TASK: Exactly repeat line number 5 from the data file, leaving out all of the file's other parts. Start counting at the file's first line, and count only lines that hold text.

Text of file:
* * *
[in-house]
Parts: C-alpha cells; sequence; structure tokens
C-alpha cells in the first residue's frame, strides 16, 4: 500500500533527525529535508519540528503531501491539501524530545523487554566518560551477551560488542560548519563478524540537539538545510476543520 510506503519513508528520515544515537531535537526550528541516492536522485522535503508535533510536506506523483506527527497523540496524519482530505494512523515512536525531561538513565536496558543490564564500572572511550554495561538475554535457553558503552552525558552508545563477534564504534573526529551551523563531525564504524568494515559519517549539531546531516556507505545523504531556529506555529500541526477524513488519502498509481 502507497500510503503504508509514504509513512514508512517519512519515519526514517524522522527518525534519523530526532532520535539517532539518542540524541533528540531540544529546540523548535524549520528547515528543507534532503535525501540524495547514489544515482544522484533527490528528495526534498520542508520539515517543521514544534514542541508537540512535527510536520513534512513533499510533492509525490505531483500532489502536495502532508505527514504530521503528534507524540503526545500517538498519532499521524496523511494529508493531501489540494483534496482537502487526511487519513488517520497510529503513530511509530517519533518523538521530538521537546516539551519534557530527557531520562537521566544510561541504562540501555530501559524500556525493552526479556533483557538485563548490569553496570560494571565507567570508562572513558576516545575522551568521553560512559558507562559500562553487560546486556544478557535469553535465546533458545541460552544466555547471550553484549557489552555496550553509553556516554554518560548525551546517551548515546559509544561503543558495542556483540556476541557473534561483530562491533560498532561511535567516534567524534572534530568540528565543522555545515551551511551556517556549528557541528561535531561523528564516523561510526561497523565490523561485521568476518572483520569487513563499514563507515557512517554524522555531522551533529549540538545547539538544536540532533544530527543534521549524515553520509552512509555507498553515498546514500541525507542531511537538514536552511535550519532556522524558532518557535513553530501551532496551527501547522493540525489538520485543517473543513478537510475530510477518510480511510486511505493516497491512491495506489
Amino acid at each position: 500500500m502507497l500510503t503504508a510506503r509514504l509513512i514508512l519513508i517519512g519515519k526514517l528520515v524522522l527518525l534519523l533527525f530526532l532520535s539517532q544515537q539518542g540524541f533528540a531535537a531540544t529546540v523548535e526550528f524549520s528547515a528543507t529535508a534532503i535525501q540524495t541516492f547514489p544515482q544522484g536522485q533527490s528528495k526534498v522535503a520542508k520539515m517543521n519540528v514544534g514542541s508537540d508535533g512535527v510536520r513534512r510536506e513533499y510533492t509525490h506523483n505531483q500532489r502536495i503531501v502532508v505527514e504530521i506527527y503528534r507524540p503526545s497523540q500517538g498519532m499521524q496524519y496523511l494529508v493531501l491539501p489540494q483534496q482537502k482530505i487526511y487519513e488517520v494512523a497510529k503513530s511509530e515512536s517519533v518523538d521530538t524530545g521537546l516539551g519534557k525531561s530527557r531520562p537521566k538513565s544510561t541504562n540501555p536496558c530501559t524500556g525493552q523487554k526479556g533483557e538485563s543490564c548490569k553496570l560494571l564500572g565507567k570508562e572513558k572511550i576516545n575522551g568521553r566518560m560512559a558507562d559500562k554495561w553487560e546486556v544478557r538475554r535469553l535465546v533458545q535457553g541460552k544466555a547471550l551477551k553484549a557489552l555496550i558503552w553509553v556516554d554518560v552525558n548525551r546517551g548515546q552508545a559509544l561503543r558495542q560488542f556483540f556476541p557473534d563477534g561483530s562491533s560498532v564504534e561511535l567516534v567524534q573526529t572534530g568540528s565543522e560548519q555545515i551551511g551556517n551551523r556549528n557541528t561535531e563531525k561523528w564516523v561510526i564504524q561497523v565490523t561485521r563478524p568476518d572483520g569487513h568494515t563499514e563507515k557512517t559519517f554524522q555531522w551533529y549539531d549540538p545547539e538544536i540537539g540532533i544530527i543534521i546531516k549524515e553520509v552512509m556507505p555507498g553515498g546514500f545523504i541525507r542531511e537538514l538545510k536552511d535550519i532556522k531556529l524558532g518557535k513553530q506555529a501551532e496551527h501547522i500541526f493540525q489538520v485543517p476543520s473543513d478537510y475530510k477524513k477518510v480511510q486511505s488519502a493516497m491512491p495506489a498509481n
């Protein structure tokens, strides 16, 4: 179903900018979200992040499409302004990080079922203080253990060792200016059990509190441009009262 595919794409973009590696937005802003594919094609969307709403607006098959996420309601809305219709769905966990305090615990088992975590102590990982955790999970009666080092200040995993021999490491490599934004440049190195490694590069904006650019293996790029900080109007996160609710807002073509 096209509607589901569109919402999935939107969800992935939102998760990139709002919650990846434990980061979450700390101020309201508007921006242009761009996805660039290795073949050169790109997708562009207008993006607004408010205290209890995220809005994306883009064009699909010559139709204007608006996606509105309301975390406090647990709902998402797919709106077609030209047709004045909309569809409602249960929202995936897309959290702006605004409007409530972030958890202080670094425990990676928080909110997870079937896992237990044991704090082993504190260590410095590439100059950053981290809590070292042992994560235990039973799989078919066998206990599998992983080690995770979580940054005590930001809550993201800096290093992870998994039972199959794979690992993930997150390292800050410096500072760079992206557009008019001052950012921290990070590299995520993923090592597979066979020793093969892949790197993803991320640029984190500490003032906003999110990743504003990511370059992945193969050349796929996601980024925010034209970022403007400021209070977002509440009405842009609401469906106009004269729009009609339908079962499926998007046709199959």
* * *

């Protein structure tokens, strides 16, 4: 179903900018979200992040499409302004990080079922203080253990060792200016059990509190441009009262 595919794409973009590696937005802003594919094609969307709403607006098959996420309601809305219709769905966990305090615990088992975590102590990982955790999970009666080092200040995993021999490491490599934004440049190195490694590069904006650019293996790029900080109007996160609710807002073509 096209509607589901569109919402999935939107969800992935939102998760990139709002919650990846434990980061979450700390101020309201508007921006242009761009996805660039290795073949050169790109997708562009207008993006607004408010205290209890995220809005994306883009064009699909010559139709204007608006996606509105309301975390406090647990709902998402797919709106077609030209047709004045909309569809409602249960929202995936897309959290702006605004409007409530972030958890202080670094425990990676928080909110997870079937896992237990044991704090082993504190260590410095590439100059950053981290809590070292042992994560235990039973799989078919066998206990599998992983080690995770979580940054005590930001809550993201800096290093992870998994039972199959794979690992993930997150390292800050410096500072760079992206557009008019001052950012921290990070590299995520993923090592597979066979020793093969892949790197993803991320640029984190500490003032906003999110990743504003990511370059992945193969050349796929996601980024925010034209970022403007400021209070977002509440009405842009609401469906106009004269729009009609339908079962499926998007046709199959």